Patients who received hypofractionated radiation therapy did not demonstrate statistically significant differences in long-term outcomes compared with patients who received conventional radiation therapy, according to a study .
hypofractionated radiation therapy
Patients who received hypofractionated radiation therapy (HRT) did not demonstrate statistically significant differences in long-term outcomes compared with patients who received conventional radiation therapy (CRT), according to study results presented during a scientific session at the 2015 ASTRO Annual Meeting. Because of the comparable efficacy of various treatment options in prostate cancer, quality-of-life (QoL) outcomes have become important in decision-making. Currently, there is no long-term QoL data comparing conventional with hypofractionated radiation therapy.
“In general, hypofractionated and conventional fractionated radiation therapy have similar long-term quality-of-life outcomes,” said Talha Shaikh, MD, lead author of the study and resident in the department of radiation oncology at Fox Chase Cancer Center. Traditionally, physicians have been concerned about delivering radiation therapy to the prostate, “but advanced radiation techniques have made delivery of high-dose conformal radiation with minimal toxicity increasingly attainable,” said Shaikh.
In the phase III study, 303 men with low-to-high-risk prostate cancer received either 76 Gy in 38 fractions at 2.0 Gy per fraction (CRT) versus 70.2 Gy in 26 fractions at 2.7 Gy per fraction (HRT). The Expanded Prostate Cancer Index Composite (EPIC) survey, which measures urinary incontinence, urinary irritative/obstructive bowel, and sexual hormonal symptoms on a scale from 0 to 100; the International Prostate Symptom Score (IPSS) questionnaire, which measures frequency, nocturia, weak urinary stream, hesitancy, intermittence, incomplete emptying, and urgency on a 0 to 35 scale and QoL on a 0 to 6 scale; and the EuroQoL five-dimension Questionnaire (EQ5D), which measures mobility, self-care, usual activities, pain/discomfort, anxiety/depression and a visual analogue scale were used to assess patient reported outcomes (PRO) in the study, which followed men from 2002 through 2006. At each time point, mean PRO scores were reported. Changes from baseline, defined as the score <1 month prior to initiation of radiation therapy, were compared between treatment arms. Generalized estimating equation models were used to assess the effect of treatment over time.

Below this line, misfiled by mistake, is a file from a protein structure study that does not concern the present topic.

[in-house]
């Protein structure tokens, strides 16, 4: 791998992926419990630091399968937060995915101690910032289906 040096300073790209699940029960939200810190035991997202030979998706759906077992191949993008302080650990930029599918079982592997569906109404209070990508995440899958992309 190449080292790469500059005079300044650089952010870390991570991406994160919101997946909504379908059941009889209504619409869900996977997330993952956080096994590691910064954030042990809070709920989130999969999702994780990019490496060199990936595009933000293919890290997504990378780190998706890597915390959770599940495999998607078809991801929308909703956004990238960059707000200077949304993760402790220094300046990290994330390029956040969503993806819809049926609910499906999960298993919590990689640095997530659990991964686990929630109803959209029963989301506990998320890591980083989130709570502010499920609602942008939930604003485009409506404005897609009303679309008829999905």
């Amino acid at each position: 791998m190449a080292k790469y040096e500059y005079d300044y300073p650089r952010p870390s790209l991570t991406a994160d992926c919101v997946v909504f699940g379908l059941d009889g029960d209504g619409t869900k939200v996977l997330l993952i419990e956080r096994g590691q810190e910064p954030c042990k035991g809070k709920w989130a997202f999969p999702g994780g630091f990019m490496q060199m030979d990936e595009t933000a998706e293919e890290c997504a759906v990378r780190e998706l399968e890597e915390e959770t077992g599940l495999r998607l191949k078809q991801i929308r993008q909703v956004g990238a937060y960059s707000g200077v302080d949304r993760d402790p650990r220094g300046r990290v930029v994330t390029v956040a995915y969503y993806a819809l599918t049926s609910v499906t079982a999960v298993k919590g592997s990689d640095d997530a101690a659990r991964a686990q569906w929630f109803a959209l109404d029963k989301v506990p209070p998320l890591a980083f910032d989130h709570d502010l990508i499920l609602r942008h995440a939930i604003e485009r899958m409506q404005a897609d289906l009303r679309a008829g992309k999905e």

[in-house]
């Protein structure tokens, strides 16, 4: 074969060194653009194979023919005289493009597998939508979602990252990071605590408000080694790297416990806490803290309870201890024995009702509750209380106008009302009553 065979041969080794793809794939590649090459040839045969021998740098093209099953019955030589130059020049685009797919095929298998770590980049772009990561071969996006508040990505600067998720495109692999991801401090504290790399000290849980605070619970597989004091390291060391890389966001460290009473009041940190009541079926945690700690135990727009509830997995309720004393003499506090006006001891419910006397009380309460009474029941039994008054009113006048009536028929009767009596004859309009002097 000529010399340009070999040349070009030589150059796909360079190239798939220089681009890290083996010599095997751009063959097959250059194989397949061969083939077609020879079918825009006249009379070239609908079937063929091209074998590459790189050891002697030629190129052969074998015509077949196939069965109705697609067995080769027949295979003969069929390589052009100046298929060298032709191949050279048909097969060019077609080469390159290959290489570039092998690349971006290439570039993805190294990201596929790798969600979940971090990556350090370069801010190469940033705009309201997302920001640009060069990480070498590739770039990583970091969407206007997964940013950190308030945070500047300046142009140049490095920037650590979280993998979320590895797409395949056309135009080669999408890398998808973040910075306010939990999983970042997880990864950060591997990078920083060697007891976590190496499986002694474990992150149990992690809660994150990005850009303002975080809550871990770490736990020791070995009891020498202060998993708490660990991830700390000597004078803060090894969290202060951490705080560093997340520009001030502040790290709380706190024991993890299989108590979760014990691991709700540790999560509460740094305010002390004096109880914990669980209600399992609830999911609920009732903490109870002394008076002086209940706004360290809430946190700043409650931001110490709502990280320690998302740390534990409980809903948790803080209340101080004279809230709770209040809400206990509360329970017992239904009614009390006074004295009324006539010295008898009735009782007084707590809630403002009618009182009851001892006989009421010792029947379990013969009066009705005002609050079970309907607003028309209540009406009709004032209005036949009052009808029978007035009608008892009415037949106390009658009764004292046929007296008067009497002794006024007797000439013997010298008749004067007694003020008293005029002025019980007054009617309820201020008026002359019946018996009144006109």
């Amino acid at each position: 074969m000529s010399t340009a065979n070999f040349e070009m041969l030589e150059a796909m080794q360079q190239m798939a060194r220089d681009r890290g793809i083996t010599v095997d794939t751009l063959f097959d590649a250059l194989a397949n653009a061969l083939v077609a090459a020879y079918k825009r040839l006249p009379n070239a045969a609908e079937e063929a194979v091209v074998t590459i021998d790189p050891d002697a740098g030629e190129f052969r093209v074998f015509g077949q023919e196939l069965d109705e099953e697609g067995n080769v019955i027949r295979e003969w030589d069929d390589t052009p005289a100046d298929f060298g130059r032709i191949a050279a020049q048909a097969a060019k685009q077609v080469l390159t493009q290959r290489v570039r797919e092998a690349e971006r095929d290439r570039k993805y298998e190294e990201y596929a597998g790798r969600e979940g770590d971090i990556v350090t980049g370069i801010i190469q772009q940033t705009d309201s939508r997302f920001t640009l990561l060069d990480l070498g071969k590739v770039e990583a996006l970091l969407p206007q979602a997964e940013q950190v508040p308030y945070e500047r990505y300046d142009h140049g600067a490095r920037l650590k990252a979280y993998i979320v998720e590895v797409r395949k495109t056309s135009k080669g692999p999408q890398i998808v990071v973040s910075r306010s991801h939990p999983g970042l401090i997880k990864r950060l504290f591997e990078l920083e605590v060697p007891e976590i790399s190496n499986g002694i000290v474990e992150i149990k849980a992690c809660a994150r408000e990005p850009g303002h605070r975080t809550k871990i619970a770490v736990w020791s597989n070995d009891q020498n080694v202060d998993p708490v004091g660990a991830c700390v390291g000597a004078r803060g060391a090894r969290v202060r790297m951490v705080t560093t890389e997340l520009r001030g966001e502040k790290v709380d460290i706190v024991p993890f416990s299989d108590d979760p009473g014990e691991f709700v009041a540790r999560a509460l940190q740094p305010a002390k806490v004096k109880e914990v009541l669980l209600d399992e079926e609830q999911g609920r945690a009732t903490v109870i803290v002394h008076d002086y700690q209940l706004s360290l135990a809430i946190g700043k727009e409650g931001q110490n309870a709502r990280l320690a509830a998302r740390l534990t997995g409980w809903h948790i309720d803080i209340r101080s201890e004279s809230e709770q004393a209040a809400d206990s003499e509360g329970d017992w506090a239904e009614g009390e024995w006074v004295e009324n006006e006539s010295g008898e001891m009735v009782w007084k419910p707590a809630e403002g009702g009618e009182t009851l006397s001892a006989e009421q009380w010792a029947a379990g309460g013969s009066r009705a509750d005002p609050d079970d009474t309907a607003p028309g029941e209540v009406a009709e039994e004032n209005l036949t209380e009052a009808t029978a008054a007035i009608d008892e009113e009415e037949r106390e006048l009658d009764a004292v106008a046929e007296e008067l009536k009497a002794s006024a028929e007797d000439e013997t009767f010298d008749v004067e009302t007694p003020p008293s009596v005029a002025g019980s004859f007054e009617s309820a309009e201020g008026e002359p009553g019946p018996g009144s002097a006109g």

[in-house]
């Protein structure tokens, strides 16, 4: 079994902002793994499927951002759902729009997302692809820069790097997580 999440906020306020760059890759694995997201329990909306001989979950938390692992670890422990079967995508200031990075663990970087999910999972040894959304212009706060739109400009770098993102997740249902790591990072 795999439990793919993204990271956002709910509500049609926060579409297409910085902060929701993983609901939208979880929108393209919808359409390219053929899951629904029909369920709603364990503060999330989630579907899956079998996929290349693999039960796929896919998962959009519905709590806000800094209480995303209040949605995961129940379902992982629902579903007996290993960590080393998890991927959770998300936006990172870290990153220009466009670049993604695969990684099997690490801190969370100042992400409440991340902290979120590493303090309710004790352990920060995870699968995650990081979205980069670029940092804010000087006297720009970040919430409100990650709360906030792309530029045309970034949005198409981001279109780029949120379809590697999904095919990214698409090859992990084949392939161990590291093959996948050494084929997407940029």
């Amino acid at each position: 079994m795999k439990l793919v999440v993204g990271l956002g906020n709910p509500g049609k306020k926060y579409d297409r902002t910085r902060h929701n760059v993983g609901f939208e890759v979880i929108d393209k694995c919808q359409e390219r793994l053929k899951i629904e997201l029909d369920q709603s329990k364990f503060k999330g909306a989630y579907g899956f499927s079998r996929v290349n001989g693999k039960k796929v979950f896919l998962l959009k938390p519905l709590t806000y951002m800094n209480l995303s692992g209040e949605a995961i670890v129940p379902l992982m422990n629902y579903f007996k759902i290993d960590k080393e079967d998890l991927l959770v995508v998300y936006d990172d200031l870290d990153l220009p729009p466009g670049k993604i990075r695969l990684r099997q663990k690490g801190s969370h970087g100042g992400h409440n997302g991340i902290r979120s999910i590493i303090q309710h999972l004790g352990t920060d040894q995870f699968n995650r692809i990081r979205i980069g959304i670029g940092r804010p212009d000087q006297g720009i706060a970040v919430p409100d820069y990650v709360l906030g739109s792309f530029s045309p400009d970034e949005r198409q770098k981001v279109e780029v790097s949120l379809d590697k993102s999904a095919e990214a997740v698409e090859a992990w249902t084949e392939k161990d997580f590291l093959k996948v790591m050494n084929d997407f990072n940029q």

The median follow-up was 69 months (range 7-136). There was no significant difference between the two cohorts regarding clinical or treatment-related characteristics. There was an initial decrease in all EPIC domains in both treatment arms although this subsequently stabilized. There was no significant difference in mean score change for the EPIC bowel (P<.01), sexual (P<.01), hormonal (P<.01), or urinary irritative/obstructive (P<.01) domains between the two treatment groups.
Patients in the HRT arm exhibited a larger decrease in score on the EPIC urinary incontinence domain at 3 years versus the CRT arm (-7.2 vs -1.3,P= .03), although this improved with further follow-up and was no longer significantly different after 5 years. There was no significant difference in overall IPSS score or QoL score between the two treatment cohorts. There was a trend toward a worse IPSS score at 2 (P= .06) and 3 years (P= .06) in the HRT group, although this improved with further follow-up.
“Patients receiving HRT appear to have inferior genitourinary incontinence outcomes versus patients receiving CRT,” said Shaikh. He noted that patients with poor baseline genitourinary function may have worse QoL outcomes with hypofractionated radiation versus conventionally fractionated radiation. In addition, “baseline function is an important predictor of long-term QoL outcomes for all domains measured.”
Moderator of the scientific session, Ronald C. Chen, MD, MPH, asked if there was a clinical difference in the proportion of patients with incontinence. “It does appear that patients have worse GU incontinence scores, but at this time, I can’t specify differences between the groups,” said Shaikh.